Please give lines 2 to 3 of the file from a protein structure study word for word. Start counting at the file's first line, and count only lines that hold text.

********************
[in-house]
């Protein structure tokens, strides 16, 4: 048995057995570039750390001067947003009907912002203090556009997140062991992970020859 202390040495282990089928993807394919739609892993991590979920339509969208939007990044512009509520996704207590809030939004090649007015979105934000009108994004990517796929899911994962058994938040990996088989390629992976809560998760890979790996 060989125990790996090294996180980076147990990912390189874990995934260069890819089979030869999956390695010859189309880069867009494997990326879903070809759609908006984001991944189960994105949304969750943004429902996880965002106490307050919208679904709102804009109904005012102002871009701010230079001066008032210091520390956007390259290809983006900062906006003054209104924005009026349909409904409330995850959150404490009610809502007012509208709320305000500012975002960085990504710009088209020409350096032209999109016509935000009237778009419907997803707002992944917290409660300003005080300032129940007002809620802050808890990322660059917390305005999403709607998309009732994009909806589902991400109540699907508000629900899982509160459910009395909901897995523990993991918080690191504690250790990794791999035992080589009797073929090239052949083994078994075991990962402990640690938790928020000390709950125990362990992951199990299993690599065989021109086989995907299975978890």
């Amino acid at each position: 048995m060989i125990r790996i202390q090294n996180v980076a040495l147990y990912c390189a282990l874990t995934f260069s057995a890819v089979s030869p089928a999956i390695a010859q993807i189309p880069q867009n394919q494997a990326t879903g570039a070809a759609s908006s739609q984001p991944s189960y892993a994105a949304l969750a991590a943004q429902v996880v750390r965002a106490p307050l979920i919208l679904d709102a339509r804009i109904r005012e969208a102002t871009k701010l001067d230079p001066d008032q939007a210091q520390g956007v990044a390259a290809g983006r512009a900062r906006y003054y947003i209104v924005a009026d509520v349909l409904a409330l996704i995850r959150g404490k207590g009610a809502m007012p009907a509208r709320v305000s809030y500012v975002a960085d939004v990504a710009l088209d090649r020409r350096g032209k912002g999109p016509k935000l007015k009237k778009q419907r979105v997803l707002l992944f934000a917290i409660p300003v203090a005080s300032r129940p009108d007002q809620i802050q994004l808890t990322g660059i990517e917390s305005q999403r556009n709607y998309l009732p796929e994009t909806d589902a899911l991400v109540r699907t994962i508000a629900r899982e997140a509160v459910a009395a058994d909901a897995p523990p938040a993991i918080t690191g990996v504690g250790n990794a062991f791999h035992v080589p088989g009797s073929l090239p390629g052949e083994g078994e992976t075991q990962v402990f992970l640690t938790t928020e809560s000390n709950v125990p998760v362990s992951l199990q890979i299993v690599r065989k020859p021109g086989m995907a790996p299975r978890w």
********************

């Protein structure tokens, strides 16, 4: 048995057995570039750390001067947003009907912002203090556009997140062991992970020859 202390040495282990089928993807394919739609892993991590979920339509969208939007990044512009509520996704207590809030939004090649007015979105934000009108994004990517796929899911994962058994938040990996088989390629992976809560998760890979790996 060989125990790996090294996180980076147990990912390189874990995934260069890819089979030869999956390695010859189309880069867009494997990326879903070809759609908006984001991944189960994105949304969750943004429902996880965002106490307050919208679904709102804009109904005012102002871009701010230079001066008032210091520390956007390259290809983006900062906006003054209104924005009026349909409904409330995850959150404490009610809502007012509208709320305000500012975002960085990504710009088209020409350096032209999109016509935000009237778009419907997803707002992944917290409660300003005080300032129940007002809620802050808890990322660059917390305005999403709607998309009732994009909806589902991400109540699907508000629900899982509160459910009395909901897995523990993991918080690191504690250790990794791999035992080589009797073929090239052949083994078994075991990962402990640690938790928020000390709950125990362990992951199990299993690599065989021109086989995907299975978890």
């Amino acid at each position: 048995m060989i125990r790996i202390q090294n996180v980076a040495l147990y990912c390189a282990l874990t995934f260069s057995a890819v089979s030869p089928a999956i390695a010859q993807i189309p880069q867009n394919q494997a990326t879903g570039a070809a759609s908006s739609q984001p991944s189960y892993a994105a949304l969750a991590a943004q429902v996880v750390r965002a106490p307050l979920i919208l679904d709102a339509r804009i109904r005012e969208a102002t871009k701010l001067d230079p001066d008032q939007a210091q520390g956007v990044a390259a290809g983006r512009a900062r906006y003054y947003i209104v924005a009026d509520v349909l409904a409330l996704i995850r959150g404490k207590g009610a809502m007012p009907a509208r709320v305000s809030y500012v975002a960085d939004v990504a710009l088209d090649r020409r350096g032209k912002g999109p016509k935000l007015k009237k778009q419907r979105v997803l707002l992944f934000a917290i409660p300003v203090a005080s300032r129940p009108d007002q809620i802050q994004l808890t990322g660059i990517e917390s305005q999403r556009n709607y998309l009732p796929e994009t909806d589902a899911l991400v109540r699907t994962i508000a629900r899982e997140a509160v459910a009395a058994d909901a897995p523990p938040a993991i918080t690191g990996v504690g250790n990794a062991f791999h035992v080589p088989g009797s073929l090239p390629g052949e083994g078994e992976t075991q990962v402990f992970l640690t938790t928020e809560s000390n709950v125990p998760v362990s992951l199990q890979i299993v690599r065989k020859p021109g086989m995907a790996p299975r978890w």